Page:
The Flip Side – Cultivating Regulars

There’s this coffeehouse in our neighborhood that wants to build community.  They don’t allow computers on the weekend.  They have comfy places to sit.  They host movie nights and theme nights.  J and I have been there several times but we would never be considered regulars.  Why?  Because the staff doesn’t remember us. This is not a slam on the staff.  They are friendly and the service is prompt.  BUT if the place’s goal is to cultivate community, they need to be interested in their customers.

Here’s what I’m talking about.  We went there for a craft night they were hosting.  It was their first one so not many people brought crafts.  I brought my quilting and J and I laid out a quilt on a table.  We notice another person was drawing and engage her in conversation and talk about our quilting.  At no time during the whole evening does any of the staff come by and ask us about our craft.   If you want to build community it starts at the top.  No matter how great and comfy your space is and what sign you put out saying “we love community,”  your staff needs to show an interest.

And showing an interest doesn’t mean you become my friend.  It does mean you remember me.

Remembering me means – if I come more than five times, you have a sense of what kinds foods and beverages I like; you let me know the specials and new stuff on the menu that I would like.

Beyond that, you have a sense of my life – if I’m going on a vacation soon or coming back, how my dog is doing.

If there’s stuff we have in common then you remember that.  Case in point – for the couple who owns Aunt Mary’s, the husband is from J’s hometown and the wife is from my hometown, in Vietnam.  That’s a pretty funny and interesting connection.  And we come back over and over again.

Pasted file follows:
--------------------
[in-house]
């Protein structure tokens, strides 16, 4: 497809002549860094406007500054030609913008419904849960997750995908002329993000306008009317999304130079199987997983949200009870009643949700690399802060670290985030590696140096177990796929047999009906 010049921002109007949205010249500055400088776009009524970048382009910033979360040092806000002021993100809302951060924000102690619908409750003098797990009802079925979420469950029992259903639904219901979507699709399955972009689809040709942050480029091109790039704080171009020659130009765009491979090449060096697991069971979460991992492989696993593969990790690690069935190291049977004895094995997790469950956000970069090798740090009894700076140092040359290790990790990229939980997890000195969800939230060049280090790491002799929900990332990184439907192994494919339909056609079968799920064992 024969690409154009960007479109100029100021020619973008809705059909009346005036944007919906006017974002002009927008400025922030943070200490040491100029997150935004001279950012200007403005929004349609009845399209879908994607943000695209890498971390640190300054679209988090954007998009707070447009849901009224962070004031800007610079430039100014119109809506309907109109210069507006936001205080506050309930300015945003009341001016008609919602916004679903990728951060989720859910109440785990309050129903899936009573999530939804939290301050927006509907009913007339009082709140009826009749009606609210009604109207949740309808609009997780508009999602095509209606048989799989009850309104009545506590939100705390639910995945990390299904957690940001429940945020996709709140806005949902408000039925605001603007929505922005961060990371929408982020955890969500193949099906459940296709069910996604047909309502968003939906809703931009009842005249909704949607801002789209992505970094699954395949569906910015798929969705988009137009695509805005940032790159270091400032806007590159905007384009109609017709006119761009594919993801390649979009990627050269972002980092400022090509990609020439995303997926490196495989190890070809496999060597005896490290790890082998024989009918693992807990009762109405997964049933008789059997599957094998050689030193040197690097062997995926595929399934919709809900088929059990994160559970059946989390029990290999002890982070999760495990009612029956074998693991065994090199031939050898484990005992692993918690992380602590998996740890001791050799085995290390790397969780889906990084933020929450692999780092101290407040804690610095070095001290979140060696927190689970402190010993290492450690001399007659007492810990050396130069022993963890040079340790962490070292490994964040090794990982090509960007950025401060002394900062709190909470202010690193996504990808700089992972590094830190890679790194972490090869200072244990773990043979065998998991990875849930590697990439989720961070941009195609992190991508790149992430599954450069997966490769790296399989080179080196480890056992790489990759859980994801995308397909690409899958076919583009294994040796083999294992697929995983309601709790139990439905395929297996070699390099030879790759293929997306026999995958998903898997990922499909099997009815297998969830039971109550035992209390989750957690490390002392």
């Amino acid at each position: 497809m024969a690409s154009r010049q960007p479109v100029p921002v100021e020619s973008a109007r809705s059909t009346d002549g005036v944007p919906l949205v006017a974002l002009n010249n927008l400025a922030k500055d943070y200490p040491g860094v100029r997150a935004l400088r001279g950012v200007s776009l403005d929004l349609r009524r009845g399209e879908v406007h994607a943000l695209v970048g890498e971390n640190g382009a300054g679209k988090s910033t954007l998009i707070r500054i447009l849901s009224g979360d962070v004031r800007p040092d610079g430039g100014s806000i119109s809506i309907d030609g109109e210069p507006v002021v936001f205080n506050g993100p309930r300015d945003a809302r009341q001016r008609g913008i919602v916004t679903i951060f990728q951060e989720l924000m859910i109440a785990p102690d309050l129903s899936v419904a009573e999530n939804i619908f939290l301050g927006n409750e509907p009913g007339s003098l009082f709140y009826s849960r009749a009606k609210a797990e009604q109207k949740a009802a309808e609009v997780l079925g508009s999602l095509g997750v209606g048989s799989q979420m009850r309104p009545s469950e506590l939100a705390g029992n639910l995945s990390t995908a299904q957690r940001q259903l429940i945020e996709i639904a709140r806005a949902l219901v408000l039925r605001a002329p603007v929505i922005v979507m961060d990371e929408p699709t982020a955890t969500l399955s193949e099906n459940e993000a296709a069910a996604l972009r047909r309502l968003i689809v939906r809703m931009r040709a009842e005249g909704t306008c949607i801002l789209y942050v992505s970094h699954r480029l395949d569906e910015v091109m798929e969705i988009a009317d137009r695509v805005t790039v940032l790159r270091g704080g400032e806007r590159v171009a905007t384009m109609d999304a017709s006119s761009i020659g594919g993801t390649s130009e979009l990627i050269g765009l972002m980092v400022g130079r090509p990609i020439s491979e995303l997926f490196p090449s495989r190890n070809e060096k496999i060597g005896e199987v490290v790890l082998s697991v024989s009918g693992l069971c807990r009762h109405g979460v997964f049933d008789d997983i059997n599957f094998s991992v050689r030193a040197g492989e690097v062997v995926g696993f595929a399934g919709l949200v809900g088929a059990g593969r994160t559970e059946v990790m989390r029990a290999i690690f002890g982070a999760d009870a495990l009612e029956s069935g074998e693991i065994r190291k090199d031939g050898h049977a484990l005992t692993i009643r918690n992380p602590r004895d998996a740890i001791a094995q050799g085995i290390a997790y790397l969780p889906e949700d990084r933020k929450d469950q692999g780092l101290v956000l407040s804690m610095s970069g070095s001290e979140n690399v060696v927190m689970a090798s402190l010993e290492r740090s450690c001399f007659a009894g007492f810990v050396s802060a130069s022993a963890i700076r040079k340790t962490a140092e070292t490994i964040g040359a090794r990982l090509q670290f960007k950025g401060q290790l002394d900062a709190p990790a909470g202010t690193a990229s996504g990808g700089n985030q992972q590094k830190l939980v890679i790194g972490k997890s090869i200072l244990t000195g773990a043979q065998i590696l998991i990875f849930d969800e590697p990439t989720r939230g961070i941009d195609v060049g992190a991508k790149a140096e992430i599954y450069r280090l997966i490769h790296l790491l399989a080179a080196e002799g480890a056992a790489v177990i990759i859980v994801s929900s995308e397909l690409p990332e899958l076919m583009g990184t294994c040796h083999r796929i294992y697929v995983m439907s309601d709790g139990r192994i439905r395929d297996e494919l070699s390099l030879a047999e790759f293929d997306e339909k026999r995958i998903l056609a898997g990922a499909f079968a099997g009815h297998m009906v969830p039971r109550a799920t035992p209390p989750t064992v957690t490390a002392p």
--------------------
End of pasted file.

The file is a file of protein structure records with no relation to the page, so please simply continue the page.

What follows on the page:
The thing about regulars is – it’s a win win situation.  For a lot of the restaurants we’ve become regulars at, we make reservations, which makes their lives easier.  We tip well because we know we’ll get a great meal.  On our end we know we’ll get a great meal because they know what we like in a very thorough way.  But beyond that we know we’ll get a warm welcome.

J said one night, the mark of a good restaurant is that you leave happier than when you came.  That gets easier for a restaurant to do if they know what makes you happy.

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One Response to The Flip Side – Cultivating Regulars

  1. DancerInDC says:

    This is so very true, and frankly is the kind of op-ed that should be in places like the Huffington Post!

    And I think it’s really true of any service-related business – everything from B&B’s to dry cleaners. Notice your repeat customers and take an interest in them, and do something to distinguish yourself as a unique local business.

    One of our favorite restaurants is Cafe Berlin here in DC, and it’s in part because the staff do start to remember you. We have one server in particular that we always talk to when we visit, even if we’re not in her section. And when Scott went recently without me (ahem), she asked where I was. On top of that, the restaurant has made a good effort to advertise heavily with neighborhood rags as well as the gay newspapers. They know their audience and make the most of it.

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